Justin and I on the Sebula Bridge over the Mississippi

Anyhow, it’s worth mentioning that when you climb up a crazy thing like Chestnut Mountain, you will eventually have to ride down it too- and ride down we did- at speeds well over 40 mph.  I hit a personal speed record of 45 miles an hour.  It was terrifying.  No, awesome! Or maybe terrifying.  But awesome!  Lol.

I believe it was at the second SAG stop that my college friend Marinan and her husband spotted me.  We caught up a while, soaked up some shade, ate some much needed food and the headed off for the next section.  Marinan has done TOMRV several times (6 I think?? ) so she knew that the route didn’t get any easier as we approached Galena and then Dubuque, but I had no idea what was still in store!

So, normally, I’d keep describing the route in detail but I’m going to give you cliff notes of the rest of day one:

–          There were bike races the same day in Galena that shared our course for a couple of miles and Justin and I were passed by the race peloton at one point.  It was amazing to see those tightly packed riders heading past us at those speeds.  I just tried to stay to the right and stay out of the way.

–          There was another huge climb and steep decent not far after Galena where I got over 40 mph.

Marinan and I spell out IOWA at the top of Victory Hill

–          We caught up with another friend, Stephen Rogers, at a SAG stop in a town called Menominee.  Steven did the longer routes both days- the only one of my friends to accomplish this.

–          At mile 60, we entered Wisconsin.  I didn’t find out that we’d been to Wisconsin until after the ride.  They should put up a welcome sign.  Silly Wisconsin.

–          There was another ridiculous hill carved into the bluffs 10 or so miles from the end of the ride.  Justin asked Stephen Rogers if this hill had a name like the other hills, so Stephen, taking a cue from a sign he just saw, dubbed the hill “The Weigh Station.”  We also met a guy we called Texas there.  Texas rode the rest of the way in with us.

–          The decent going into Dubuque was one of the most gorgeous things I’ve ever seen from my bike.  I wish I could show you a photo, but it wouldn’t do it justice anyway.

Justin enjoying a Fat Tire at the beer tent after Day One

–          The beautiful decent was followed by the second-steepest climb of the day- which also was the last quarter mile of the route.  I was so hot and tired by the time I got here, that it was really hard for me.  Half way up, Justin and Steven (who had already made the climb) started cheering me on, and at the top, Marinan was waiting for me to sing our college victory song: The Hawkeye Victory Polka.  (AKA “In Heaven There is No Beer!”)  It was a great moment.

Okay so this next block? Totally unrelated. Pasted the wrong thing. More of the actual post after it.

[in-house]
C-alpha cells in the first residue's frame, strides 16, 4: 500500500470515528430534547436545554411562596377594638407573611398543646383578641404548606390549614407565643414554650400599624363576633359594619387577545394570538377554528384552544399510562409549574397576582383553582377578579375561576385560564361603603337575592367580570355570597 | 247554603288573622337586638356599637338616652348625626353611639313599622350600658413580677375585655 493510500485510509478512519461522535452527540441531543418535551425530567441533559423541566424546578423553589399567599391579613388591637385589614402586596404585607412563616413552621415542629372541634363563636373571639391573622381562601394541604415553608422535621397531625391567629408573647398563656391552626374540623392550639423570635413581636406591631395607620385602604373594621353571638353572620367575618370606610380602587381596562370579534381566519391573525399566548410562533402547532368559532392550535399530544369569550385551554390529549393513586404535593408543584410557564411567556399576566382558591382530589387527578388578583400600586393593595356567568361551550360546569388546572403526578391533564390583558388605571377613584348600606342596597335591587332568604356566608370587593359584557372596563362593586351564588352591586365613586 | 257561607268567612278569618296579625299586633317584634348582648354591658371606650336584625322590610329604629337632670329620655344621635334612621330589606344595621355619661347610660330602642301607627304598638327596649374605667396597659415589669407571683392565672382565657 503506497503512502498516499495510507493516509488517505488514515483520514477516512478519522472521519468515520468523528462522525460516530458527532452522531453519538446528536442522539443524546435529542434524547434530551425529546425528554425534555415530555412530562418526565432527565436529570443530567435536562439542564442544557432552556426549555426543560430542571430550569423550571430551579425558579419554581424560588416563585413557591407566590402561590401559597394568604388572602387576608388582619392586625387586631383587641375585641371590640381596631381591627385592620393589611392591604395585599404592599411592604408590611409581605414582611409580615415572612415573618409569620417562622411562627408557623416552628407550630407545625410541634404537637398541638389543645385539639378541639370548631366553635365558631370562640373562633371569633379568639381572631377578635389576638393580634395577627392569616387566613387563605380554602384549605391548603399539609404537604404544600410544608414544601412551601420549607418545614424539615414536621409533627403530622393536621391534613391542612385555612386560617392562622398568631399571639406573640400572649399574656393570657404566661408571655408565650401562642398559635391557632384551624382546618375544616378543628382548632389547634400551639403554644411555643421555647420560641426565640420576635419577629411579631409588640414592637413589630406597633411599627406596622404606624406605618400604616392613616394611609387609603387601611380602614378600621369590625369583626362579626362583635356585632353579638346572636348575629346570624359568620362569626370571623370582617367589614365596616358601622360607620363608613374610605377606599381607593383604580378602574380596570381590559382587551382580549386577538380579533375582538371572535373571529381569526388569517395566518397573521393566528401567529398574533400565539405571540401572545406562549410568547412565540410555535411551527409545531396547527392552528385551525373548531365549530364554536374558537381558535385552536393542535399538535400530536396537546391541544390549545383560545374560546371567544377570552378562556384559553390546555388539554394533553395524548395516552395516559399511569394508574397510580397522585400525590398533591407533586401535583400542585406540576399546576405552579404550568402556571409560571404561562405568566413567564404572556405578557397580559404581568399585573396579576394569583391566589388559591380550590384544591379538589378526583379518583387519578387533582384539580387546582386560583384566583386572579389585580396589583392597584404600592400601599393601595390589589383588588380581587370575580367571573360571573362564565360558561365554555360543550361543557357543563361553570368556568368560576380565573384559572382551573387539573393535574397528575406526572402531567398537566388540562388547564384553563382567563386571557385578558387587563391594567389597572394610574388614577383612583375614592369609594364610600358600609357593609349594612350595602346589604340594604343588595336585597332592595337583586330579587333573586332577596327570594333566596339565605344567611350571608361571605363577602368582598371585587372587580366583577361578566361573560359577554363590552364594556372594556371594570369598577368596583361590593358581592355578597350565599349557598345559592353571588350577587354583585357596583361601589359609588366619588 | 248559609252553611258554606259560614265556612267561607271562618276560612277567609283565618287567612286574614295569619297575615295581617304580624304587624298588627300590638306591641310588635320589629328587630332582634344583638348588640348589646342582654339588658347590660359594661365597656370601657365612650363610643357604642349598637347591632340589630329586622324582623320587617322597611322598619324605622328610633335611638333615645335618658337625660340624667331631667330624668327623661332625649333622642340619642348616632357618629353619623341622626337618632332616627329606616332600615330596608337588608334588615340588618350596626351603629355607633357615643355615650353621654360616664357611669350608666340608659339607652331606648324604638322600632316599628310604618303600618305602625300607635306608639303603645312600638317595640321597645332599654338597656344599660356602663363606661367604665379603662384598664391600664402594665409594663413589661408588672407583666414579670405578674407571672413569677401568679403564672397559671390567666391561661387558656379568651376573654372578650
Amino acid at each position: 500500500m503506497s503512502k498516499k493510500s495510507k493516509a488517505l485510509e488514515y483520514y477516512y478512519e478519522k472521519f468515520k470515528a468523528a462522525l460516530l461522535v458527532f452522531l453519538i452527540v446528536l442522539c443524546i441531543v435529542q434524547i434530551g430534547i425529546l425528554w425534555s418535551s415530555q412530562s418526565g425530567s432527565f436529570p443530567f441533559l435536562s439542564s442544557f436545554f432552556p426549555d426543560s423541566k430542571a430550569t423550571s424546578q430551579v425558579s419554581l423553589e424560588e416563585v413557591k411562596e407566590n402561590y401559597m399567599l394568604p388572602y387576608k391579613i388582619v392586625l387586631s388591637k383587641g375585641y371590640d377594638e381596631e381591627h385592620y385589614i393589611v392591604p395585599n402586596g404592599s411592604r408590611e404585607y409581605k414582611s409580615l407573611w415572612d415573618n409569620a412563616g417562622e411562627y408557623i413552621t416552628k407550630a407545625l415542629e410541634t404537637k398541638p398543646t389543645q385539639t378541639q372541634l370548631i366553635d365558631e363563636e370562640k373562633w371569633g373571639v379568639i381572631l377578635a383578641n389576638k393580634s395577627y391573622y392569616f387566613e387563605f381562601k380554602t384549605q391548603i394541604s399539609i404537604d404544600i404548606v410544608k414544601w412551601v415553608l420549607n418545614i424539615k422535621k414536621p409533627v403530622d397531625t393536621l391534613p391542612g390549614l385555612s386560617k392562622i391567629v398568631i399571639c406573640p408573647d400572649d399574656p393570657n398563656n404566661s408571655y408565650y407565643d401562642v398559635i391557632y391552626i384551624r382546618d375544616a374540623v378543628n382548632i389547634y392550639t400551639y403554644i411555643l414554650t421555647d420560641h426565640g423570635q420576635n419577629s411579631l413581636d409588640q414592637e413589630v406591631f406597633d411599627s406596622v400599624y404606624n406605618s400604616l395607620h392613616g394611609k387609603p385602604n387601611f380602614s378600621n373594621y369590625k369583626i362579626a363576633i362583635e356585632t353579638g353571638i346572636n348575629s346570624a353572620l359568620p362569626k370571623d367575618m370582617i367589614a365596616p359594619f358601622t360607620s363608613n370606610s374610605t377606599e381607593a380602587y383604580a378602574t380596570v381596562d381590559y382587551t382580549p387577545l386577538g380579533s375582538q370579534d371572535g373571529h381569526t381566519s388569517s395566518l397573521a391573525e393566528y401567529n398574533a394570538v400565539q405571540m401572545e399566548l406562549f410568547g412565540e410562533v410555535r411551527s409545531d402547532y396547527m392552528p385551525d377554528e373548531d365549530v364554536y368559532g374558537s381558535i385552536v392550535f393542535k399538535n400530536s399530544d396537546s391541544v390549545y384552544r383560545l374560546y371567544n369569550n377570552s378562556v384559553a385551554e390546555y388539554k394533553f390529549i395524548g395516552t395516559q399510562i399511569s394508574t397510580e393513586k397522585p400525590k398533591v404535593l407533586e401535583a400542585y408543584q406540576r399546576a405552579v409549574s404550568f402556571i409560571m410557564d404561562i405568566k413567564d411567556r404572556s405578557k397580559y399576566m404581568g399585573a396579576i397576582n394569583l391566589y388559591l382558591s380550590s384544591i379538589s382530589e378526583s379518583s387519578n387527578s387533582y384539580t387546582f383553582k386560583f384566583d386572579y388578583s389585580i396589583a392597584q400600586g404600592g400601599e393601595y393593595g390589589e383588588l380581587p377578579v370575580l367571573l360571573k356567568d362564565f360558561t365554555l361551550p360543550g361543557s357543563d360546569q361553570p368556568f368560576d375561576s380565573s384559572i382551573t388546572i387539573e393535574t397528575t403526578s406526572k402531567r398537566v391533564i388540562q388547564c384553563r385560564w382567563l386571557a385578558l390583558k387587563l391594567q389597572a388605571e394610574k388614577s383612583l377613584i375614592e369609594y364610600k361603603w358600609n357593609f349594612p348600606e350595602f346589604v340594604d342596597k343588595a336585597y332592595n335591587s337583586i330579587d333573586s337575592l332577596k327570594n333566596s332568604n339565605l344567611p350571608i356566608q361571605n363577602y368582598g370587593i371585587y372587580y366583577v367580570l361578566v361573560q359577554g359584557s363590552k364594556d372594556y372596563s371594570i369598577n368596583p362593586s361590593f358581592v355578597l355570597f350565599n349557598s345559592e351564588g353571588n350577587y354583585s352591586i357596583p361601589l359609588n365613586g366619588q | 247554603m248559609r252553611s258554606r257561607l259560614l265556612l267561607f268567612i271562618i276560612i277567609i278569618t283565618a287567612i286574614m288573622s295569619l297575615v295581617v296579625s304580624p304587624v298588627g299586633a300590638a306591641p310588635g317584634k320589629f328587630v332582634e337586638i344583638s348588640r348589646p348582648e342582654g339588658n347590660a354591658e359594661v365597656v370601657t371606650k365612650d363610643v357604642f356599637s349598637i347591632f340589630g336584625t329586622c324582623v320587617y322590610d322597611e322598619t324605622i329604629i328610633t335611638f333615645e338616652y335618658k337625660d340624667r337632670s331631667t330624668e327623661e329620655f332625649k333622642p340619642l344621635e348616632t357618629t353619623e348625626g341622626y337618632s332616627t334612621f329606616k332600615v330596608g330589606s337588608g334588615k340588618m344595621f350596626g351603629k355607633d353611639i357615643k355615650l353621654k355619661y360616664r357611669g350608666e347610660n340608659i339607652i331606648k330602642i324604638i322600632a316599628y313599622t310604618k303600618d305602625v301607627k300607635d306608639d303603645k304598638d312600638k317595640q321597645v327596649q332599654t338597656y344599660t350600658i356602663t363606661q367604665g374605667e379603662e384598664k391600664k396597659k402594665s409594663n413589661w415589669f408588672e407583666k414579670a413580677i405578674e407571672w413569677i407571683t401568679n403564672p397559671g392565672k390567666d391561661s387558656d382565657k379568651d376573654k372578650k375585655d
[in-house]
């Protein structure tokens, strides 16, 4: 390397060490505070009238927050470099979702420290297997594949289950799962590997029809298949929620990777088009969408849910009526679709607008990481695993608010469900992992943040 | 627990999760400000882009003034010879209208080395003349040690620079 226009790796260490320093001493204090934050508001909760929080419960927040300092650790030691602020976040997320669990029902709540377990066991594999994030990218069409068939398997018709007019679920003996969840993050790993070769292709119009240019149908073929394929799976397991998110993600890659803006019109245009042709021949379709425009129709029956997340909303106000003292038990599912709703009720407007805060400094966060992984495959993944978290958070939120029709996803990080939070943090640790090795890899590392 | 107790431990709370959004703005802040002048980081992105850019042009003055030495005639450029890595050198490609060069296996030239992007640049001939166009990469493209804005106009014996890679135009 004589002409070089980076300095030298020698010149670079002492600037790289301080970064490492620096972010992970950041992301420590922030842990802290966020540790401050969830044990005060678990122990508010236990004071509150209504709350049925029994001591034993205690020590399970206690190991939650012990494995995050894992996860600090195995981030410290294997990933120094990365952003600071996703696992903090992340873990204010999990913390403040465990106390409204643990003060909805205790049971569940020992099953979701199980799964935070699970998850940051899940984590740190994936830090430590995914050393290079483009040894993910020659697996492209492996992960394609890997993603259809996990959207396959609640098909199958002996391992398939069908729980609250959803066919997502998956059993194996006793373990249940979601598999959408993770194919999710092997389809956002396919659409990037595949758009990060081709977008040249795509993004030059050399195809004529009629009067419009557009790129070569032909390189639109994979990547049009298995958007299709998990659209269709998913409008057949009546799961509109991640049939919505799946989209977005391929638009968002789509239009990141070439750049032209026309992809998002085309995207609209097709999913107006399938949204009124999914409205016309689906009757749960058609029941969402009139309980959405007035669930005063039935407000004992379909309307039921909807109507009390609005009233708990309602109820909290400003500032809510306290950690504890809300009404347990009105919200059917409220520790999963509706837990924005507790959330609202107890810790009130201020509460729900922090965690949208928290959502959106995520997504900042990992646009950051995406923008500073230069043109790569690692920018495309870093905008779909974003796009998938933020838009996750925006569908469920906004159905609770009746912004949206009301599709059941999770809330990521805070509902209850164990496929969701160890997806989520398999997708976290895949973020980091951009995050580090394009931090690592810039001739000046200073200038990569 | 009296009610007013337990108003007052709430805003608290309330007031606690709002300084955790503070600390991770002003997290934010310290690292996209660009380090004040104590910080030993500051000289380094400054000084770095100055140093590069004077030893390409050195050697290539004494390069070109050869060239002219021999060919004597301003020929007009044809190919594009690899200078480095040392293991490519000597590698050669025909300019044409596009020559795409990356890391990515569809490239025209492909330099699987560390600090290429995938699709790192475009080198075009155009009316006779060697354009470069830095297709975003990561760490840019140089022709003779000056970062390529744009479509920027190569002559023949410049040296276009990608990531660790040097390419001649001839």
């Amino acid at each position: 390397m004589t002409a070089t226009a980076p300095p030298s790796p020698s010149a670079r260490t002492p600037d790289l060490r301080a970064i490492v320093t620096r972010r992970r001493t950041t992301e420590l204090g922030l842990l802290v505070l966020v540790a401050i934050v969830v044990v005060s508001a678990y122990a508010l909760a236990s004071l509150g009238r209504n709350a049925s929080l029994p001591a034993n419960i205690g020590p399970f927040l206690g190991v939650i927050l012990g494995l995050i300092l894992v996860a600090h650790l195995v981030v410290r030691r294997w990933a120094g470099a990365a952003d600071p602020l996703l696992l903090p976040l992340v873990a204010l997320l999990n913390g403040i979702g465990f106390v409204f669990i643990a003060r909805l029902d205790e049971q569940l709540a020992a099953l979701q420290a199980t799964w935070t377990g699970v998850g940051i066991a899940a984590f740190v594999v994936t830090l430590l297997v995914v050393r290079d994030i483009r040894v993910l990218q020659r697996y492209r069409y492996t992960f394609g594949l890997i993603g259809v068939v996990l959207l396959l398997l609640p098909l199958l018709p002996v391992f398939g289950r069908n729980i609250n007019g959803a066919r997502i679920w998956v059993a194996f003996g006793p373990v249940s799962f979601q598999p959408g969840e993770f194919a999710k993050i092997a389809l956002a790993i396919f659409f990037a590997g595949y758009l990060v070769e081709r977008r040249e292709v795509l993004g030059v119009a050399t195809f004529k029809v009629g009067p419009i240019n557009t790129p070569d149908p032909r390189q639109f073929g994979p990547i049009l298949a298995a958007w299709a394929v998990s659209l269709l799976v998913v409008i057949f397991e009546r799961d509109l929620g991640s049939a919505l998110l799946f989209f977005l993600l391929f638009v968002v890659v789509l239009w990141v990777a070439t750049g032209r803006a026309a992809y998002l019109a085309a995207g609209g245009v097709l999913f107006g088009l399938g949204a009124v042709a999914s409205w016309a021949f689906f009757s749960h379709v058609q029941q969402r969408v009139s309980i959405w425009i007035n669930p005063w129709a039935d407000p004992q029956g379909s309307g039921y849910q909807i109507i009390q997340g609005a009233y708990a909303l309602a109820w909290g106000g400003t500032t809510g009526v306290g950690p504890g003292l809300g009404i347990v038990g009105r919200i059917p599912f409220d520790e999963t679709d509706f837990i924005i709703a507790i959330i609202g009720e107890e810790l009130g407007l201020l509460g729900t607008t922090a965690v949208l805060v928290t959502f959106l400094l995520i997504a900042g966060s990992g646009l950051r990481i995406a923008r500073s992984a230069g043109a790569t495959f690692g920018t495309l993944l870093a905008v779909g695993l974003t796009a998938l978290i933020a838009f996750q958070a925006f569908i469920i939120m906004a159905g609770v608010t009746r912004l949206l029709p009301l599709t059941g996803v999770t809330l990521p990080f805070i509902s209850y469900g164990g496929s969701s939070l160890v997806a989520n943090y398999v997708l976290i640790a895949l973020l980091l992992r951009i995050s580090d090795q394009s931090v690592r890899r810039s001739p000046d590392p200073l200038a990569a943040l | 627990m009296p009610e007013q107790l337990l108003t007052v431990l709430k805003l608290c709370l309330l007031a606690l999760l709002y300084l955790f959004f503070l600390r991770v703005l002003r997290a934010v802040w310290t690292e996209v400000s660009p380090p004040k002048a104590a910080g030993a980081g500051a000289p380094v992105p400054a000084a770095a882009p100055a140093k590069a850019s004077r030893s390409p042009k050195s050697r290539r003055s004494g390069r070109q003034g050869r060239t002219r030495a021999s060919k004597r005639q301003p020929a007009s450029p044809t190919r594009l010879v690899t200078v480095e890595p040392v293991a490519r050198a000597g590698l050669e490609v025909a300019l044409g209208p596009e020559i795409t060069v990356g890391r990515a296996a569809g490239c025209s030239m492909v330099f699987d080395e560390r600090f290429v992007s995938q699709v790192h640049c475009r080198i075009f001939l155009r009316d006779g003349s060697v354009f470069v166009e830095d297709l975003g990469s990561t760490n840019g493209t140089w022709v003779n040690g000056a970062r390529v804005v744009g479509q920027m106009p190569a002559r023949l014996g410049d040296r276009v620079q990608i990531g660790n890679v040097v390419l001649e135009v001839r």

–          The total elevation change for Day 1 of the Preston (shorter) start was +6554 ft. / -6365 ft.  Whoa. No wonder my quads were on fire.

–           At the top of Victory Hill (which is what I’m now calling it) was Clark College- our host for the night.  We enjoyed 2 Fat Tires apiece at the beer tent while we were waiting for two other friends to make it in from the long route.  Tony and Jen rolled up and we went and showered while they had a beer.  We dropped off our bikes in the tennis courts (all of those bikes in that tiny space made these the most valuable tennis courts ever!! )

–          Then we all went to the banquet!  I pretty much ate everything in sight.  Pasta, chicken, veggies, some really good coleslaw, corn, carrot cake…  Maybe it was just the heat and the exertion, but we all scarfed down a ton of food.

Most $ in a tennis court ever.

–          The accommodations we had signed up for were just sleeping bag space on the floor.  If we do this ride again, this wouldn’t be my pick because I had a hard time dealing with that many people moving around, snoring, turning on flashlights and the like.  Next go around, we’ll probably camp in a tent outside because it looked like fun and I imagine it would be quieter.  Barring that, I’d try to get one of the dorm rooms with beds.

Panoramic view near Bellview Iowa on Day 2

Day 2